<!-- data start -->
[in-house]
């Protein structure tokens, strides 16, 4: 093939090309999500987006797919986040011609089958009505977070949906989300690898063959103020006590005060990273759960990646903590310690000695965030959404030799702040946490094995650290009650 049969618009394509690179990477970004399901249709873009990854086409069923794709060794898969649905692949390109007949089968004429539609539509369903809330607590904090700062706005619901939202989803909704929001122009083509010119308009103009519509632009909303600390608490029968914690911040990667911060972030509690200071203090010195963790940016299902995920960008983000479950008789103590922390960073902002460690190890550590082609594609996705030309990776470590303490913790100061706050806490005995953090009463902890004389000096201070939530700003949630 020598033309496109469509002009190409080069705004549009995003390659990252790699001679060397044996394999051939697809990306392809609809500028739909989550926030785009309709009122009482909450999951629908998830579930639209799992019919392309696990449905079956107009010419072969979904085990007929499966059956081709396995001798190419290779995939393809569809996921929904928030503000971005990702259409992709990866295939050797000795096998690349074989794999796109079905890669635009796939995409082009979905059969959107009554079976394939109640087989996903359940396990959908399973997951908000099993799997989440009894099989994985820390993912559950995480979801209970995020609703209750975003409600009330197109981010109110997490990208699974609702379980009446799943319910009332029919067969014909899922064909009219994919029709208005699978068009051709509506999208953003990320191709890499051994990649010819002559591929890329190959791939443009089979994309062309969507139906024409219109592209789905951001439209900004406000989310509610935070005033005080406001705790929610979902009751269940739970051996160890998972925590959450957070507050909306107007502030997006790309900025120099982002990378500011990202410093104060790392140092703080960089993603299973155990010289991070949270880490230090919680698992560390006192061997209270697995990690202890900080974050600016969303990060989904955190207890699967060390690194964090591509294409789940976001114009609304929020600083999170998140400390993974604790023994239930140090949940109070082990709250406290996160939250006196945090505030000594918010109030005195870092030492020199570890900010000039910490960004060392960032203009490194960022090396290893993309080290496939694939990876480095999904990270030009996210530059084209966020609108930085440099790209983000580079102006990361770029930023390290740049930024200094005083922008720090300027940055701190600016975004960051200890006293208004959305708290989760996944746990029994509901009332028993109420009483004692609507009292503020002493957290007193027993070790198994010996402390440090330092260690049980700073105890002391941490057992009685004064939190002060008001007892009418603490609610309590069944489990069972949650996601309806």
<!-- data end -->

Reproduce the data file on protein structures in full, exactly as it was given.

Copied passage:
[in-house]
């Protein structure tokens, strides 16, 4: 093939090309999500987006797919986040011609089958009505977070949906989300690898063959103020006590005060990273759960990646903590310690000695965030959404030799702040946490094995650290009650 049969618009394509690179990477970004399901249709873009990854086409069923794709060794898969649905692949390109007949089968004429539609539509369903809330607590904090700062706005619901939202989803909704929001122009083509010119308009103009519509632009909303600390608490029968914690911040990667911060972030509690200071203090010195963790940016299902995920960008983000479950008789103590922390960073902002460690190890550590082609594609996705030309990776470590303490913790100061706050806490005995953090009463902890004389000096201070939530700003949630 020598033309496109469509002009190409080069705004549009995003390659990252790699001679060397044996394999051939697809990306392809609809500028739909989550926030785009309709009122009482909450999951629908998830579930639209799992019919392309696990449905079956107009010419072969979904085990007929499966059956081709396995001798190419290779995939393809569809996921929904928030503000971005990702259409992709990866295939050797000795096998690349074989794999796109079905890669635009796939995409082009979905059969959107009554079976394939109640087989996903359940396990959908399973997951908000099993799997989440009894099989994985820390993912559950995480979801209970995020609703209750975003409600009330197109981010109110997490990208699974609702379980009446799943319910009332029919067969014909899922064909009219994919029709208005699978068009051709509506999208953003990320191709890499051994990649010819002559591929890329190959791939443009089979994309062309969507139906024409219109592209789905951001439209900004406000989310509610935070005033005080406001705790929610979902009751269940739970051996160890998972925590959450957070507050909306107007502030997006790309900025120099982002990378500011990202410093104060790392140092703080960089993603299973155990010289991070949270880490230090919680698992560390006192061997209270697995990690202890900080974050600016969303990060989904955190207890699967060390690194964090591509294409789940976001114009609304929020600083999170998140400390993974604790023994239930140090949940109070082990709250406290996160939250006196945090505030000594918010109030005195870092030492020199570890900010000039910490960004060392960032203009490194960022090396290893993309080290496939694939990876480095999904990270030009996210530059084209966020609108930085440099790209983000580079102006990361770029930023390290740049930024200094005083922008720090300027940055701190600016975004960051200890006293208004959305708290989760996944746990029994509901009332028993109420009483004692609507009292503020002493957290007193027993070790198994010996402390440090330092260690049980700073105890002391941490057992009685004064939190002060008001007892009418603490609610309590069944489990069972949650996601309806």